The model addresses the three key gaps in livelihood promotion (credit and risk management
appropriate to the livelihoods, business couseling and development services and the support
for livelihood focussed insitutional development), and in an integrated manner. The context is
well analysed (looking at issues beyond credit that affect promotion of livelihoods), and the
model is appropriately developed. This is probably the first model to walk the talk on “Credit
Plus”, using a business model approach, and potential to operate at a scale (reached to about
575,000 credit customers of which above 45% accessing BDS services as on 31 March 2009; the
proportion is more in the recent years). There have been many attempts by various
development organisations (such as NGOs, donor agencies, etc.), which have been partly
successful, but largely grant oriented and isolated and never able to reach scale and
sustainability. Given this context, it is a challenging initiative taken up by the BASIX Group and
in the last few years of implementation, it has shown good progress. This deserves
appreciation.

In terms of livelihood financial services,


the average size of credit from BASIX to
the customer is increasing, however, the
percentage of increase (year or year) is at
a reducing rate. There are reported cases
where customers ask for loans just below
the limit to ensure no cash securities or
where they don’t have to get the amount
by cheque. This could possibly lead to
stagnation and may well work against the
concept of deepening/ intensification of
credit among the existing customers and
the existing areas.

Vrutti, Livelihood Resource Centre 4


In terms of the average loan size
for various purposes taken by
customers and non-customers
(refer adjacent table), the
quantum of BASIX loan for all
the purposes (for customers) is
either equal or less than other
service providers. For example,
in the case of loans to
agriculure, the average loan size for customers (which is largely provided by BASIX) is Rs.
17,679, whereas the same for non-customers (where it comes from Bank) is about Rs. 26,903.
Same is the case for the small businesses too. There may be possibiltiy of increasing this
amount within the customers, which itself can provide more business within the same area
(intensification).

As far the share of BASIX (in terms of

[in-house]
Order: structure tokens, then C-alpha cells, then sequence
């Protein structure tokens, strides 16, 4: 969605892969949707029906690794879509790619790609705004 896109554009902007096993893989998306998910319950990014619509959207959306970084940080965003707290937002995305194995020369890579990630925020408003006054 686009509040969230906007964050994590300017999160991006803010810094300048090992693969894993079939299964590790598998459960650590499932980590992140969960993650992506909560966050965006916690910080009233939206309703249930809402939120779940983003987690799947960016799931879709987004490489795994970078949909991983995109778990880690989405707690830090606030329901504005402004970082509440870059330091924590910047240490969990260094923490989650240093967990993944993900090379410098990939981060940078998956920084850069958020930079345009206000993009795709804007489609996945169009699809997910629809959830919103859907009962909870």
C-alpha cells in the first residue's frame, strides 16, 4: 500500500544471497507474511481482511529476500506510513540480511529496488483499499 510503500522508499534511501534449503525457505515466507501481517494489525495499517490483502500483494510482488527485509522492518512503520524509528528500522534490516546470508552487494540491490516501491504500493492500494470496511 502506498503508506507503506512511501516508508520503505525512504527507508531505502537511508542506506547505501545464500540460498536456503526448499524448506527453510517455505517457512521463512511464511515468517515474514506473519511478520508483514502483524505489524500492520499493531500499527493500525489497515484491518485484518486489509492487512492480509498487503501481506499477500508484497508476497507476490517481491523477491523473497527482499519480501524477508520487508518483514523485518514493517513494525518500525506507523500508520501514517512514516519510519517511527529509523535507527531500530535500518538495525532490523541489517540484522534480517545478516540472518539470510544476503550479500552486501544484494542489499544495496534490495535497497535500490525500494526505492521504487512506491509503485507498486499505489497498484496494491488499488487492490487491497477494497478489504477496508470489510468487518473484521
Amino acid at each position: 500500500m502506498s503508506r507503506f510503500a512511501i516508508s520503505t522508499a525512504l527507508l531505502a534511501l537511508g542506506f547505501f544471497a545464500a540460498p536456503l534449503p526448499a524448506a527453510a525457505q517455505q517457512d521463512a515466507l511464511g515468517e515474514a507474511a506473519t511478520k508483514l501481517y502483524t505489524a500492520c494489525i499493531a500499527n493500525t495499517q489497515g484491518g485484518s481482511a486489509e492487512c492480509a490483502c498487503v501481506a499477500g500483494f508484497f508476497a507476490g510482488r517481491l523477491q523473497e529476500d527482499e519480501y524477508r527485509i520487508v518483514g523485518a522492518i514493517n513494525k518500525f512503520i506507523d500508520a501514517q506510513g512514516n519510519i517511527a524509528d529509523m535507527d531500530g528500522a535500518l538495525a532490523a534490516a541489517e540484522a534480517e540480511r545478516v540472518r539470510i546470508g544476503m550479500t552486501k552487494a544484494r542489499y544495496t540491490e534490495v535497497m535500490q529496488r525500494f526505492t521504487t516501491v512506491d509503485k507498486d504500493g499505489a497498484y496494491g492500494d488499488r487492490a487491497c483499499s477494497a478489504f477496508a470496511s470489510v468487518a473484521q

percentage of households who avail
services from BASIX), in about 75% of the
villages studied, the proportion is less than
30% (i.e. less than 30% of the total
households access BASIX). In only about 6%
of the villages, the proportion is more than
50%. Therefore, there is a huge scope for
intensification of the work in the existing
areas and existing customers; keeping in
mind the perceptions of the customers and that of BASIX in the operating areas (covered
under the section ‘Image’ later in the document).
Profile of Clients
The key segments of BASIX clientele is given
Main Occupation

Others
Small Business
in the adjacent graph. As can be seen, in
Agri terms of the occupation, about 60% are in
Labour agriculture or small business. As per the
Medium+Large
categorisation done for PPI (Progress out of
Holding
Land

Marginal + Small
Landless Poverty Index), it shows that about 30% are
Pucca
Poor or Moderately Poor. However, one
Housing

Semi Pucca
Kutcha
needs to keep in mind that even the ‘non-
PU and Above poor’ category has largely less than $2 per
Education

HP + Secondary
day, which is can be categorised as
Primary
Illiterate vulnerable poor.
Poverty (PPI) Social Status

SC, ST, Minority


Backward Caste
Forward Caste
The key barriers for BASIX to deepen its
Non-Poor credit that respondents reported were –
Moderately Poor cash security, quantum of loans, processing
Poor
fee (sometimes even BDS considered under
0% 10% 20% 30% 40% 50% 60% 70% 80%
this), and long-drawn procedure.

Vrutti, Livelihood Resource Centre 5


The key likes and dislikes of BASIX livelihood financial services, as reported by respondents:

In terms of BDS Services, about 50% of the customers report availing of the BDS services.
Others have taken either insurance or not aware of the BDS provided by BASIX (however the
data for sampling is on the AgBDS customers, which means they have paid for these services).
The proportion of customers reporting awareness and availing of BDS services is lower in
Orissa and Madhya Pradesh, compared to AP and MP. During the study, there are cases where
the client did not know about the
payment done for BDS; some say that
this service is provided free of charge.
The study team tried to get this
information both from the interview
and also verifying the visit record and
the BDS service form at the household
level. However, there is an issue of
messaging of these services. The
satisfaction with respect to BDS
services have been average, as less than
10% only report highly satisfied with
the services on all parameters. The key likes and dislikes related to BDS are:

Vrutti, Livelihood Resource Centre 6


Flowing from the above, the study team’s assessment of these services is given below:

In terms of livelihood financial services, the terms and conditions for operations which are
followed by BASIX seem to be not in tune with the market maturity. For example cash
securities are asked for; the top up amounts that customers expect are not provided; cheque
payments are made beyond certain amounts; etc. One of the customers’ group commented –
“we value BASIX and take loan from them; but BASIX does not seem to be trusting us. Even